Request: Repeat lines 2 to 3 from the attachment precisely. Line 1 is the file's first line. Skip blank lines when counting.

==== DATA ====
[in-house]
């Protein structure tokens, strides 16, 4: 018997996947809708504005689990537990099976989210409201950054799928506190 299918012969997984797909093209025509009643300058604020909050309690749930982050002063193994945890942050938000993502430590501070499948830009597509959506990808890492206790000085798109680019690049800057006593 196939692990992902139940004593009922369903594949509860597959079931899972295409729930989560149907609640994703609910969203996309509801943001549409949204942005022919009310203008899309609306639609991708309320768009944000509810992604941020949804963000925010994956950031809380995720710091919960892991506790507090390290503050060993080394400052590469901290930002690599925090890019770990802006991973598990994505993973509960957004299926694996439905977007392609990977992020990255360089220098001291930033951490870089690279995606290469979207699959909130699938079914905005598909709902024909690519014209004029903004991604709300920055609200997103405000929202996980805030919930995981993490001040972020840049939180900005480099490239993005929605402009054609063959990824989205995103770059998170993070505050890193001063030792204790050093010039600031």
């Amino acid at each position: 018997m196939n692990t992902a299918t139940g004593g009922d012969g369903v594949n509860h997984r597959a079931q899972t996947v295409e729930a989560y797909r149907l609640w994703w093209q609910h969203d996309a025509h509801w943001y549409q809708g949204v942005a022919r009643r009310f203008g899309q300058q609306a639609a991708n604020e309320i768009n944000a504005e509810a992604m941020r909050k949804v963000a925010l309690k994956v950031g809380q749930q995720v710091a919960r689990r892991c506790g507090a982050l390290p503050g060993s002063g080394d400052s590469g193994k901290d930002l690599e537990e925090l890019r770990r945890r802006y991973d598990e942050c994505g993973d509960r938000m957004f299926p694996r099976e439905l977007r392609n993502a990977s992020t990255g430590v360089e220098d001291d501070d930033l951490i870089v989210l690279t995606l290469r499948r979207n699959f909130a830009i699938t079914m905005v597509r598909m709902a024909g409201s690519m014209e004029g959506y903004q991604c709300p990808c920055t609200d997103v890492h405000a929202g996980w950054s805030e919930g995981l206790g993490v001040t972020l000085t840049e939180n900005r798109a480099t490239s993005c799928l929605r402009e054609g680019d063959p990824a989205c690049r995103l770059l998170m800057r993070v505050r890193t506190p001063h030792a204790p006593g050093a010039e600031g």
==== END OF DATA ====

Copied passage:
């Protein structure tokens, strides 16, 4: 018997996947809708504005689990537990099976989210409201950054799928506190 299918012969997984797909093209025509009643300058604020909050309690749930982050002063193994945890942050938000993502430590501070499948830009597509959506990808890492206790000085798109680019690049800057006593 196939692990992902139940004593009922369903594949509860597959079931899972295409729930989560149907609640994703609910969203996309509801943001549409949204942005022919009310203008899309609306639609991708309320768009944000509810992604941020949804963000925010994956950031809380995720710091919960892991506790507090390290503050060993080394400052590469901290930002690599925090890019770990802006991973598990994505993973509960957004299926694996439905977007392609990977992020990255360089220098001291930033951490870089690279995606290469979207699959909130699938079914905005598909709902024909690519014209004029903004991604709300920055609200997103405000929202996980805030919930995981993490001040972020840049939180900005480099490239993005929605402009054609063959990824989205995103770059998170993070505050890193001063030792204790050093010039600031």
């Amino acid at each position: 018997m196939n692990t992902a299918t139940g004593g009922d012969g369903v594949n509860h997984r597959a079931q899972t996947v295409e729930a989560y797909r149907l609640w994703w093209q609910h969203d996309a025509h509801w943001y549409q809708g949204v942005a022919r009643r009310f203008g899309q300058q609306a639609a991708n604020e309320i768009n944000a504005e509810a992604m941020r909050k949804v963000a925010l309690k994956v950031g809380q749930q995720v710091a919960r689990r892991c506790g507090a982050l390290p503050g060993s002063g080394d400052s590469g193994k901290d930002l690599e537990e925090l890019r770990r945890r802006y991973d598990e942050c994505g993973d509960r938000m957004f299926p694996r099976e439905l977007r392609n993502a990977s992020t990255g430590v360089e220098d001291d501070d930033l951490i870089v989210l690279t995606l290469r499948r979207n699959f909130a830009i699938t079914m905005v597509r598909m709902a024909g409201s690519m014209e004029g959506y903004q991604c709300p990808c920055t609200d997103v890492h405000a929202g996980w950054s805030e919930g995981l206790g993490v001040t972020l000085t840049e939180n900005r798109a480099t490239s993005c799928l929605r402009e054609g680019d063959p990824a989205c690049r995103l770059l998170m800057r993070v505050r890193t506190p001063h030792a204790p006593g050093a010039e600031g």